I’d love to see the rest of the major hotel loyalty programmes —  namely Marriott — roll out similar benefits. Like reduced redemption certificates, this can be an excellent way to reward business travellers who spend lots of time on the road, along with leisure travellers who can easily move their loyalty elsewhere.

I like points bonuses the most as these have the most tangible value. Sure, Club Lounge passes are great, but it’s hard to know when you’ll use them. This is especially true if your travel mostly takes you to limited-service properties where there’s no lounge. Plus, many hotel lounges are still closed due to the pandemic.

The same goes for free night certificates. These are often capped at a certain value and cannot be upgraded using points. Giving elite members points means they can choose to redeem them however they’d like and combine them with existing point balances for an epic getaway.

Bottom line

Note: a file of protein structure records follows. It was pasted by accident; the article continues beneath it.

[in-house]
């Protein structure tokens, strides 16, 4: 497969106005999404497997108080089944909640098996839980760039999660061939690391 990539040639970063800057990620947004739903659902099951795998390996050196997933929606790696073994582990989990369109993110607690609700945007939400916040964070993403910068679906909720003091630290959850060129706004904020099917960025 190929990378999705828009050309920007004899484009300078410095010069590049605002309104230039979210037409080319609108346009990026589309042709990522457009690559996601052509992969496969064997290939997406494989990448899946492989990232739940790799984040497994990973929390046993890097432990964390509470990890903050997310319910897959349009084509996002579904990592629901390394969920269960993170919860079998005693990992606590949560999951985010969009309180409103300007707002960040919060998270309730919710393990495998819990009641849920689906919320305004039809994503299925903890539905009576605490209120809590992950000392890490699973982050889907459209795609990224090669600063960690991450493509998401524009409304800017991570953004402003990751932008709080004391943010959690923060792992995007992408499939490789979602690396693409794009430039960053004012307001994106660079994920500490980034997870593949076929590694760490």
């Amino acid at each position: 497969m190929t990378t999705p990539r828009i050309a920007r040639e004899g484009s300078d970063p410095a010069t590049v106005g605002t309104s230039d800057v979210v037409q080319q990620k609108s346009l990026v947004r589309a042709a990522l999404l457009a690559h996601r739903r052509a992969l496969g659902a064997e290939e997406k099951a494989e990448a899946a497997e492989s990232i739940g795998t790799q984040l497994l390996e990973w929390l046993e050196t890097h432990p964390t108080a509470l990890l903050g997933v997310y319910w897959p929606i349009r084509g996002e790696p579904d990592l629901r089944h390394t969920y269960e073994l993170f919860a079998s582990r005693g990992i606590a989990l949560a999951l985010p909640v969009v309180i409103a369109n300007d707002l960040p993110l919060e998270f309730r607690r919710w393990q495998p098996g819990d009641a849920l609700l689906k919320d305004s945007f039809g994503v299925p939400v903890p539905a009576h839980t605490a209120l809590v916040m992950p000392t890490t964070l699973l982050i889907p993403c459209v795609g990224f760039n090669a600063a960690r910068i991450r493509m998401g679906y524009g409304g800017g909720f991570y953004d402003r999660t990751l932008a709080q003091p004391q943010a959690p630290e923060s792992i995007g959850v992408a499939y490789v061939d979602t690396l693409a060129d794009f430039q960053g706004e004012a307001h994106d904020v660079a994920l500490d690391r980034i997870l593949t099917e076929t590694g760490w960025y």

Barring a few exceptions, hotel elite status has never been as valuable as airline elite status and we haven’t seen many enhancements over the years. However, with a few tweaks, I think hotel status could become more worthwhile for travellers and build brand loyalty in the process.

Here, I outlined a few perks I’d like to see over the coming months. Any of these would help me continue to stay loyal or consider a jump to a new hotel group.

Feature photo by Andrew Kunesh / The Points Guy

Editorial Disclaimer: Opinions expressed here are the author’s alone, not those of any bank, credit card issuer, airlines or hotel chain, and have not been reviewed, approved or otherwise endorsed by any of these entities.